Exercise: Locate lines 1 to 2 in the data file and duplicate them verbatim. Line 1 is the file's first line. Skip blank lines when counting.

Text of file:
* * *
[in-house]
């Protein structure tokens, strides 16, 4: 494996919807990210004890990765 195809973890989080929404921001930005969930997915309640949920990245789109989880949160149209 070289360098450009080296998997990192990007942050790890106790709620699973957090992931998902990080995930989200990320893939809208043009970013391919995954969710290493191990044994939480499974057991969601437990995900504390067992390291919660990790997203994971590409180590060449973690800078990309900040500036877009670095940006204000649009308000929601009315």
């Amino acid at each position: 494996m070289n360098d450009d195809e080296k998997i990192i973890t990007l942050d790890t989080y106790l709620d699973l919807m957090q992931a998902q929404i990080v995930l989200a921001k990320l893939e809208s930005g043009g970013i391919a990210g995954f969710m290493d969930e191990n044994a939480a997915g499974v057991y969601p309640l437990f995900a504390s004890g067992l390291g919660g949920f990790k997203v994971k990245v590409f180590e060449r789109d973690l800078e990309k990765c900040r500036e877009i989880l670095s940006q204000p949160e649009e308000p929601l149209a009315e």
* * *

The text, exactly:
[in-house]
């Protein structure tokens, strides 16, 4: 494996919807990210004890990765 195809973890989080929404921001930005969930997915309640949920990245789109989880949160149209 070289360098450009080296998997990192990007942050790890106790709620699973957090992931998902990080995930989200990320893939809208043009970013391919995954969710290493191990044994939480499974057991969601437990995900504390067992390291919660990790997203994971590409180590060449973690800078990309900040500036877009670095940006204000649009308000929601009315």